Now contrast that with the challenges of other technologies conceivable for assistive listening: Connectivity issues, audio latency and drop-outs, and most importantly, the lack of universal compatibility with hearing aids and cochlear implants across all manufacturers. We get to pick between a poor listening experience that’s easy for the venue to implement or an exceptional listening experience that requires a little bit of engineering skill. Which would you prefer?
Thinking Outside the Box
I’d like you to think completely outside of the “hearing aid box” for a minute. Think of a live concert. Think of the artists on stage. How do they hear their mix? In 1987, Stevie Wonder became the first musician to ever perform using wireless in-ear-monitors. It allowed him to move around the stage freely, adjust the volume to his liking without any impact of extraneous noises, and most importantly – and this is not a joke – his sound engineer could speak to him directly and make sure Stevie wouldn’t fall off the stage.
Let’s take a step back and think of your listening experience at the same show, say in an arena with 20,000 people in the audience, and contrast that with listening to a vinyl record with high-end headphones at home. You can’t even compare the two. So, why aren’t we bringing wireless in-ear-monitoring to the audience? Rather than being isolated with headphones in your home, we could make high-fidelity music listening a shared experience. With hearing loop technology and what we call “hearing aids” we can do exactly that. Whether it’s an open-fit RIC or a custom ITE, all that matters is that it has a telecoil. Add a smartphone app with user-customizable microphone/t-coil mix, volume control, equalization, and enough reserve gain to combat the 110 dB SPL from the loudspeakers (which hopefully we’ll be able to eliminate in the long run), and you have a winning combo.
Music to my Ears
Fast forward to 2018 and the world of Dolby Atmos (http://bit.ly/2PXP4pj). With this new object-based audio format, we can explode sound into the space around you. Each individual audio source has spatial coordinates attached to it and can be rendered out for your specific room and loudspeaker setup or headphones. Dolby Atmos for Music is now available in a select few night clubs and DJs produce music that is literally flying around the audience. Last year, the Beatles album “Sgt. Pepper’s Lonely Hearts Club Band” was released with a new Dolby Atmos mix and you can get a sense of what it’s like here (http://bit.ly/2rgDgQB). Listen to it with headphones and pay attention to every nuance you can hear in the 6-minute clip. Then think of this quote from one of our happy hearing loop users: “I literally couldn't believe my ears. I heard David Crosby’s pick against the guitar strings, his swallowing before the next verse. The depth of the sound was truly overwhelming.”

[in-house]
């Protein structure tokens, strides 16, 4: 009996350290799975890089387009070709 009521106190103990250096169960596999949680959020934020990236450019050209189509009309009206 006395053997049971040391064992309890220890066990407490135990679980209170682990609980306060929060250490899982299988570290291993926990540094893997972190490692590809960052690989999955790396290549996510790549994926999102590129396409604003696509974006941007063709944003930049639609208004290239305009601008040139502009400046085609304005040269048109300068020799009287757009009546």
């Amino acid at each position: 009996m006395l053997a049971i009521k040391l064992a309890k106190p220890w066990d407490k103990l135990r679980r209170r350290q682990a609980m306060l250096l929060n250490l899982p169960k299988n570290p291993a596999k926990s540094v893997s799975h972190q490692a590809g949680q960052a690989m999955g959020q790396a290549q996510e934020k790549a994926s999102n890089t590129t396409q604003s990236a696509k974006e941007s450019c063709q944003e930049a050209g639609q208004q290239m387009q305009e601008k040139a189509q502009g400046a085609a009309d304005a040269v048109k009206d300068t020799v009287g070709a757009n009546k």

You think hearing loops are dead? I think they’re just reaching puberty. The installation base is growing rapidly where users are advocating for the technology and we’re seeing more and more “non-traditional” applications that aren’t just limited to speech. What are the problems we have yet to solve? First, the lack of stereo capability, which isn’t all that difficult to do. It just hasn’t been a priority for anyone. Second, we need to get people to understand that hearing loops aren’t just for those with hearing disabilities. They are for everyone. We have a much greater need to change perceptions and attitudes than to change technology. We already have the right tools. We just need to use them properly.
We have an opportunity to bring a dramatically improved signal-to-noise ratio to any attendee of a theatre play, worship, a lecture, a professional conference, or a rock concert in a much healthier and fully customizable way. We can go beyond stereo sound and create fully immersive listening experiences. We can let people hear sound the way it was meant to be heard, sound that is true to our ears. But we are dramatically underutilizing the technology we have available today; a technology that has the potential to completely transform the way all of us experience sound in our daily lives.
You may say I’m a dreamer, but I’m not the only one…